Simon Elson is a Freelance Features Writer. His articles have appeared in over a dozen national magazines including Best of British, Britain at War, Derbyshire Life and Writing Magazine. He also writes for the popular cycling website Veloballs.com and has been a guest blogger on The Huffington Post. His self help health book Sugar Beat was a top-10 bestseller on Amazon. His features have covered subjects ranging from transport to history to fitness. His new e-book is Pitch Perfect: Make Money From Your Writing. You can see his online portfolio here.
About Pitch Perfect, by Simon Elson
I’d been writing for years; unfinished novels lay neglected in a bottom drawer - okay, actually, nowadays they sit on a flash drive in a coffee cup in a display cabinet. After abandoning the fiction (for now), I started blogging, following a shout out on a cycling forum. Then I started my own blog. A large online newspaper followed that. When they accepted several of my pieces, I thought I’d made it as a blogger. Then the realisation dawned: they were earning money from adverts on my posts, but I was being paid in kudos. As much as I appreciated the exposure and links to my own blog they permitted (traffic to my own site did go up when I wrote for them) I was getting jack-all for my toil.
I decided to start writing for magazines and I wanted paying for my work. Some websites will pay for your words but not many. Without a degree in anything, only a GCSE in English Language and a day job in sales, I wondered how to convince magazines that I was a serious features writer and get paid for my writing output.
I managed through a few simple steps to become accepted in this competitive market. In this book I take the reader through the easy process I came up with, to become a successful freelance features writer - from blogging, through prize letter-writing, to honing your skills, to your first feature article and the dreaded pitch to an editor. Looking professional and taking your own images to accompany the articles are also covered in depth.
From Pitch Perfect
From Chapter One – Honing Your Writing Skills
If you're reading this I assume you can write blog posts and articles. But ask yourself truthfully: are they any good? They may be, but asking your Mum or Auntie Edith to read the website you’ve created is often useless. They will be your biggest fan - you could take the shopping list off the fridge door and post it online and they will love it, or say they do, as that is what they think you want to hear.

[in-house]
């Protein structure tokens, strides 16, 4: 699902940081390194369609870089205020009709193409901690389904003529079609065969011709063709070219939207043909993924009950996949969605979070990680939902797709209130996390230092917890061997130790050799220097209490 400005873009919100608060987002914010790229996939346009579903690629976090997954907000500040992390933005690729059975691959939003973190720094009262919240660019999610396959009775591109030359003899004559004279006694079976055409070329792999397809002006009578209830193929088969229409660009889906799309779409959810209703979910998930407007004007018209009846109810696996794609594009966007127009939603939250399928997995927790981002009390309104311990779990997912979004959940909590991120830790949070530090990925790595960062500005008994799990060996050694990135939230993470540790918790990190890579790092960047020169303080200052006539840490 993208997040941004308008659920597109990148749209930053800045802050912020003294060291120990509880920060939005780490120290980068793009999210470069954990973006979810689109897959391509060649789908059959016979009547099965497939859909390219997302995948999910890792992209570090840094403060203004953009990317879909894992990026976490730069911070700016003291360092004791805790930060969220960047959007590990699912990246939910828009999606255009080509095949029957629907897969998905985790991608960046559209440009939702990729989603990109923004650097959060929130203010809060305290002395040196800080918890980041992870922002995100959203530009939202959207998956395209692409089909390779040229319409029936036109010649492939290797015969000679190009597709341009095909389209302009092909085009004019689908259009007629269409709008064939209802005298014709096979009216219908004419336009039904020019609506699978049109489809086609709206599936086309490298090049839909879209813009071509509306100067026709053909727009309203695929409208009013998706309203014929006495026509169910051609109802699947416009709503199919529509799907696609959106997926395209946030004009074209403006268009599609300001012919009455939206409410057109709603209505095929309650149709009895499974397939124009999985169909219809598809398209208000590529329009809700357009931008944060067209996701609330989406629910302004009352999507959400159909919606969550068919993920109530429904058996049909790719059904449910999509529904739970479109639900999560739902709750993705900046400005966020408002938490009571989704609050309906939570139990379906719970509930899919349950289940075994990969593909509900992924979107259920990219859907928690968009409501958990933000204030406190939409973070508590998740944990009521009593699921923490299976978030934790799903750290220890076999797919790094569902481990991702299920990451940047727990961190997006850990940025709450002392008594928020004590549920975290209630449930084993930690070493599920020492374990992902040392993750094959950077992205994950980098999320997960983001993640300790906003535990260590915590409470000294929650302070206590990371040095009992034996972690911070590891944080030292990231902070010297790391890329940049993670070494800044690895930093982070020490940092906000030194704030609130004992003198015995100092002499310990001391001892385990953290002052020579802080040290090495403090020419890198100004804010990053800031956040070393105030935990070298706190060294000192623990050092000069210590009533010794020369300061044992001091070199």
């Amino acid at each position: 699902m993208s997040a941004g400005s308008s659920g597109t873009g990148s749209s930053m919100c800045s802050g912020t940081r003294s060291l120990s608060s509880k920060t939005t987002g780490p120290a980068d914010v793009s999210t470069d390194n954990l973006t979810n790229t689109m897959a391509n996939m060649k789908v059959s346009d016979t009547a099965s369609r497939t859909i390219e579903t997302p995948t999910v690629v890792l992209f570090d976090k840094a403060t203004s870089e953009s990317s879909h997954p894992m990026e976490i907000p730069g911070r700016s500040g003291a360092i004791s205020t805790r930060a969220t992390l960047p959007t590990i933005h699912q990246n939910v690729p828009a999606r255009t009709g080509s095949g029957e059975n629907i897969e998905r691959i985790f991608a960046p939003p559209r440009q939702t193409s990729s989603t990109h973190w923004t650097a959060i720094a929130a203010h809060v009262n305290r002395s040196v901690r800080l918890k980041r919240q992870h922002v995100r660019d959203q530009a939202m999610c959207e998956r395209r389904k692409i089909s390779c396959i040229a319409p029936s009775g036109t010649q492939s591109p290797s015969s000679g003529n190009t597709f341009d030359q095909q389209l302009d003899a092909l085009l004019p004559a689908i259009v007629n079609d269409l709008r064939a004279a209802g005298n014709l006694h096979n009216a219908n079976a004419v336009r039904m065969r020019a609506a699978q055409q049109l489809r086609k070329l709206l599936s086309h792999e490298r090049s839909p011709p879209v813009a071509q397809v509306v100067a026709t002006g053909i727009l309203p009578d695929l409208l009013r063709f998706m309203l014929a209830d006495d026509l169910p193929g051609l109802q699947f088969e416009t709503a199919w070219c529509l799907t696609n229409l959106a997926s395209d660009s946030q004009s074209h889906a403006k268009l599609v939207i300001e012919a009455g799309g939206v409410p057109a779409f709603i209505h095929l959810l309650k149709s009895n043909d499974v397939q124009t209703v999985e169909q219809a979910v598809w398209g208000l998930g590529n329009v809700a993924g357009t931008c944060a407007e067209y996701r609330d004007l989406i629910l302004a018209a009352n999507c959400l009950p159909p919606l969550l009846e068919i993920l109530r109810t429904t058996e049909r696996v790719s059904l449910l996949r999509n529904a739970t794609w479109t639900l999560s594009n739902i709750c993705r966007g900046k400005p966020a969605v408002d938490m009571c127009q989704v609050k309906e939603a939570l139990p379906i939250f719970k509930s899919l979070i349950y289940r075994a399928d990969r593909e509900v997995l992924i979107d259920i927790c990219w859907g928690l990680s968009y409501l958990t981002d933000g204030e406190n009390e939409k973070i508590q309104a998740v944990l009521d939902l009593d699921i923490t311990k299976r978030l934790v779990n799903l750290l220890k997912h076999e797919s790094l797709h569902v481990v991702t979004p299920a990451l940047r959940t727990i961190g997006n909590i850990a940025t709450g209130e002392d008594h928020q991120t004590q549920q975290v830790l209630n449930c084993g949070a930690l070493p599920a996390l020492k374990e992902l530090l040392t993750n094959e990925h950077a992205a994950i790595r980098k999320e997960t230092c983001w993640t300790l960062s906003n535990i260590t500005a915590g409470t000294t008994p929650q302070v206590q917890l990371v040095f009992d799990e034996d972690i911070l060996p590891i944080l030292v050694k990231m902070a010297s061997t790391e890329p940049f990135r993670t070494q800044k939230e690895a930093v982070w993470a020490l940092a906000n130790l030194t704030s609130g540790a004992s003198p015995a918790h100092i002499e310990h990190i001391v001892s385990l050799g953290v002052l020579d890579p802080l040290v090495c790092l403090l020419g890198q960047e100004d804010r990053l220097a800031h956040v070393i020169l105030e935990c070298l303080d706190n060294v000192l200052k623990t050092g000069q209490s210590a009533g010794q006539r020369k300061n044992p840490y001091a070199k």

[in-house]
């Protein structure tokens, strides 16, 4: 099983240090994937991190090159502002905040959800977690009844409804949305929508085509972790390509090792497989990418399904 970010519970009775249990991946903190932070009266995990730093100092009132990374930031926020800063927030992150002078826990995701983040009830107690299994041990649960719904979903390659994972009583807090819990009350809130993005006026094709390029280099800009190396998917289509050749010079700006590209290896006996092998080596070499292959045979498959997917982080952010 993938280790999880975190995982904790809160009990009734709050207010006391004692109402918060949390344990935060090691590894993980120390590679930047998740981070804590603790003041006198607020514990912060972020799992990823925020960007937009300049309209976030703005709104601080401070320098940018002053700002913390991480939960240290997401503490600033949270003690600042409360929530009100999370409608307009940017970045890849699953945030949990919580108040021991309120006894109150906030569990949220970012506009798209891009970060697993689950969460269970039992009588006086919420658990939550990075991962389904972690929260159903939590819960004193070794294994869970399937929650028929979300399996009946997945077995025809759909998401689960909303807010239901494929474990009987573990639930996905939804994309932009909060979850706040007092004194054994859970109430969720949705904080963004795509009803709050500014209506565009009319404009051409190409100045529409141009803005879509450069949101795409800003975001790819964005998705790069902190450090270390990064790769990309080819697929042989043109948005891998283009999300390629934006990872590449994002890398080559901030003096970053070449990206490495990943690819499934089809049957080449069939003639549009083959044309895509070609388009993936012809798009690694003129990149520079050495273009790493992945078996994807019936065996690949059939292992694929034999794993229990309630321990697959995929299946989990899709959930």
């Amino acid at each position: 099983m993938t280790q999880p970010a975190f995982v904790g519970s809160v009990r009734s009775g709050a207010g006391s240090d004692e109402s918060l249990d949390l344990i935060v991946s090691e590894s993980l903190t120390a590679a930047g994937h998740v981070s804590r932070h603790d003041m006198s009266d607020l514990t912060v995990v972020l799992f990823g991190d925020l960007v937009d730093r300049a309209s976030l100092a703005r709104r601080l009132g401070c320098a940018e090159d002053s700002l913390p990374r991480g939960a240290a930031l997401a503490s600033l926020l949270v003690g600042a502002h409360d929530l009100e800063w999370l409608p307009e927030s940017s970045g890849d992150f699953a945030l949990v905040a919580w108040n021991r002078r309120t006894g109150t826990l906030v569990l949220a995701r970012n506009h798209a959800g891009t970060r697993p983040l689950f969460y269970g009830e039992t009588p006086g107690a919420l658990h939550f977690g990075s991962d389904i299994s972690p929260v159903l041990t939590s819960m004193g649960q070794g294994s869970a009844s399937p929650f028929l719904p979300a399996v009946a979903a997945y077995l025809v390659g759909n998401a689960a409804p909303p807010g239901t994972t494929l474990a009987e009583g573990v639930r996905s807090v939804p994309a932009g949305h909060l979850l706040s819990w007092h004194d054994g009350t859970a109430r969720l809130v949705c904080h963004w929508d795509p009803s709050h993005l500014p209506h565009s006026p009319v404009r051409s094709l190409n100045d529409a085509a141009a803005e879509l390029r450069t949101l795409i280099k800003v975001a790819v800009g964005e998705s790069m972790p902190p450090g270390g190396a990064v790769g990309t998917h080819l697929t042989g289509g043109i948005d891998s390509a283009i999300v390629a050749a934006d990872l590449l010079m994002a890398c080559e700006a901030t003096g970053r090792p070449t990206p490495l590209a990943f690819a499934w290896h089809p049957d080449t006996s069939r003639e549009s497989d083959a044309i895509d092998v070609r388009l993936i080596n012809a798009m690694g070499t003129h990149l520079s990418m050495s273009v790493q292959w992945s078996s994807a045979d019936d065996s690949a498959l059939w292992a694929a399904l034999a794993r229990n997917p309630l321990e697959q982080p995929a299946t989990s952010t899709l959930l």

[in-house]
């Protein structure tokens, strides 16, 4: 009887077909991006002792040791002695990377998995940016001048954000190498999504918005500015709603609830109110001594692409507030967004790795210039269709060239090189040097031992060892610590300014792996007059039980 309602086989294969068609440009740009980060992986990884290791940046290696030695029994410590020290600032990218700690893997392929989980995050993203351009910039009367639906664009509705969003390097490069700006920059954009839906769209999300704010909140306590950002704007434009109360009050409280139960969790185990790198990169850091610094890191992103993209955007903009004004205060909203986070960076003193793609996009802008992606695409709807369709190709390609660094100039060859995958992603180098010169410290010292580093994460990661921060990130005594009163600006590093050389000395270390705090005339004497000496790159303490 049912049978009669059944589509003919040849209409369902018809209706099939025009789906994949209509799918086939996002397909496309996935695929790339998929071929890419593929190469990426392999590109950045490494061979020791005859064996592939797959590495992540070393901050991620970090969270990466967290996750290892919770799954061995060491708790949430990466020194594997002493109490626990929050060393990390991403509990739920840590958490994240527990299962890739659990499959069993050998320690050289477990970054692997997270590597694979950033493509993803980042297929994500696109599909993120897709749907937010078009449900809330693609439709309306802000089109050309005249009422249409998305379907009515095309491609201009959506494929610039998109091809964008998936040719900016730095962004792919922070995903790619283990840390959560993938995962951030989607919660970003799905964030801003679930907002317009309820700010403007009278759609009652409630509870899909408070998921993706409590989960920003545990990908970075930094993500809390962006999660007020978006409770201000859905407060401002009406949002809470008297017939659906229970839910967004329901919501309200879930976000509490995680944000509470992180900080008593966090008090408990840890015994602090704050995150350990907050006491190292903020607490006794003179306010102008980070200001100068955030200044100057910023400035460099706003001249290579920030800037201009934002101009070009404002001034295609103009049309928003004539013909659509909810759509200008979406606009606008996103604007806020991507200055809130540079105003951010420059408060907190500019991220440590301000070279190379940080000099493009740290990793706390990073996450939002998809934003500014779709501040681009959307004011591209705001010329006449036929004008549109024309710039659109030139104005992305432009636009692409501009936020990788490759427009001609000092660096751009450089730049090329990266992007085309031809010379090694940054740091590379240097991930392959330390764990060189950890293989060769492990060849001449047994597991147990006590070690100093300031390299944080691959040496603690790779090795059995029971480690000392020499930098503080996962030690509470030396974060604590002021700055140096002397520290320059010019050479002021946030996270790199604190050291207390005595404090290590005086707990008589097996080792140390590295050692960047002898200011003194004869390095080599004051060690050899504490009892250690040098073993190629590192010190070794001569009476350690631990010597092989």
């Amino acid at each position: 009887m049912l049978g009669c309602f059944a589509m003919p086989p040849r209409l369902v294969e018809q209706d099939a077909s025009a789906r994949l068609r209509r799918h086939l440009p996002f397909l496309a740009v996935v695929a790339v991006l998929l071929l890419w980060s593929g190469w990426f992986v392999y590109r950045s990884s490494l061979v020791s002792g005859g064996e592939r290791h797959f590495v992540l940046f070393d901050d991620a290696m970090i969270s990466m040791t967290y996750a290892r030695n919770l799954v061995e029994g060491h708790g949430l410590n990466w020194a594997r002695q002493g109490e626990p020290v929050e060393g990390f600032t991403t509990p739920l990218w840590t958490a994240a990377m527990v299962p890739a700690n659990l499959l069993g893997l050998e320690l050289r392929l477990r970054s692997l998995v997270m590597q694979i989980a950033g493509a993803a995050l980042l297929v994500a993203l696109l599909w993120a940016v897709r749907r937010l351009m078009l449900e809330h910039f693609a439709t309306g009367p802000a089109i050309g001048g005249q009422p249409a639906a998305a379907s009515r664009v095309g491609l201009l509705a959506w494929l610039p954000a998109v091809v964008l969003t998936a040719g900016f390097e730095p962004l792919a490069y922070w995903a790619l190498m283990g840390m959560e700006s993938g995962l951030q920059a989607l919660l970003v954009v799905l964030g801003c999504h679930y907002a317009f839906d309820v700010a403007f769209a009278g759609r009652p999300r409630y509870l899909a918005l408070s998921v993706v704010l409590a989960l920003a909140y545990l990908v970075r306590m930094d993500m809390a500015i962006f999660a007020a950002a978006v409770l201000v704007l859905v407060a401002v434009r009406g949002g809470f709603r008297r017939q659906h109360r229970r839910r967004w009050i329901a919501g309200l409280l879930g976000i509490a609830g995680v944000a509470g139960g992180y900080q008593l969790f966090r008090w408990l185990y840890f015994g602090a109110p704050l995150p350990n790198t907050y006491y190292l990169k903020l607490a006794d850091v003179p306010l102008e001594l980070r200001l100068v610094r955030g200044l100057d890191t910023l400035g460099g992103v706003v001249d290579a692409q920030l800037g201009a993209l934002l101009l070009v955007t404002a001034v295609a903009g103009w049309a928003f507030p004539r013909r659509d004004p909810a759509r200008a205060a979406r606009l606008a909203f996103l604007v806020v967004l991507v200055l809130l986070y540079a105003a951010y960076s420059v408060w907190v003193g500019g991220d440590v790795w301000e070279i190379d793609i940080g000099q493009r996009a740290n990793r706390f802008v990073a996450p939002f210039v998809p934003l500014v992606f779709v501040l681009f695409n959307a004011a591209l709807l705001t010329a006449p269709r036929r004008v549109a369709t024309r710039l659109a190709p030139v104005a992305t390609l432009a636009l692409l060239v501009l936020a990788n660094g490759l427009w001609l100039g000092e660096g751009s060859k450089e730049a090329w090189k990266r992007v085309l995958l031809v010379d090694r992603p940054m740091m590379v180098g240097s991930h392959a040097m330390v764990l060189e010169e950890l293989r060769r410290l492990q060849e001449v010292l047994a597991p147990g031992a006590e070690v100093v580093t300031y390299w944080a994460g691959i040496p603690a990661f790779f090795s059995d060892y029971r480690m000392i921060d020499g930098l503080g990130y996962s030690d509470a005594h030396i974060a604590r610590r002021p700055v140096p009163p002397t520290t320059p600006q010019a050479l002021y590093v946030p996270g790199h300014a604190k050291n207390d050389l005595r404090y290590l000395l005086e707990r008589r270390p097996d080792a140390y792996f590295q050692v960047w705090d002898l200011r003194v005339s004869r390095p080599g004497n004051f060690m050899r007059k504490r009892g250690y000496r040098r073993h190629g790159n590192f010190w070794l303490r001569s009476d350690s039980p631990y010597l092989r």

You need an editor to reject articles or ask for alterations to make them editorially tighter or punchier. You can’t be your own editor. Trust me, it doesn’t work because you will either be over-critical and bin/delete everything or, on the flipside, it will all seem excellent and perfect.
So how do you get an editor? Easy, you borrow one. As I said in the introduction, I’ve written for other people’s blogs. There are lots of websites out there that are crying out for content. Find one on a subject that interests you and offer your services to them. I answered a request on a cycling forum from a fellow member requiring content for a new website he was launching. I answered the call and became a regular contributor to it. Over the years, he gave me advice on style and technique. On the odd occasion he gave me a commission, a subject he wanted covering would drop into my inbox. I happily wrote the articles and submitted them. He became my first editor. He helped my writing confidence enormously by making me write an ebook on Type 2 diabetes and cycling based on an article I sent in, and then editing it for me. It became a bestseller on Amazon.
Blogging for someone else can give you tremendous confidence. When the cycling website finished several years later, I approached the Huffington Post. They were a bit different; they didn’t offer advice on content but did reject more ruthlessly than the cycling blog. I was happy to write for them for free because of the readership - hundreds of thousands of page clicks every day and syndicated to other countries. A post on staycations went viral, all over Twitter, but unfortunately it still didn’t earn me a penny. It was time to approach the magazine market ...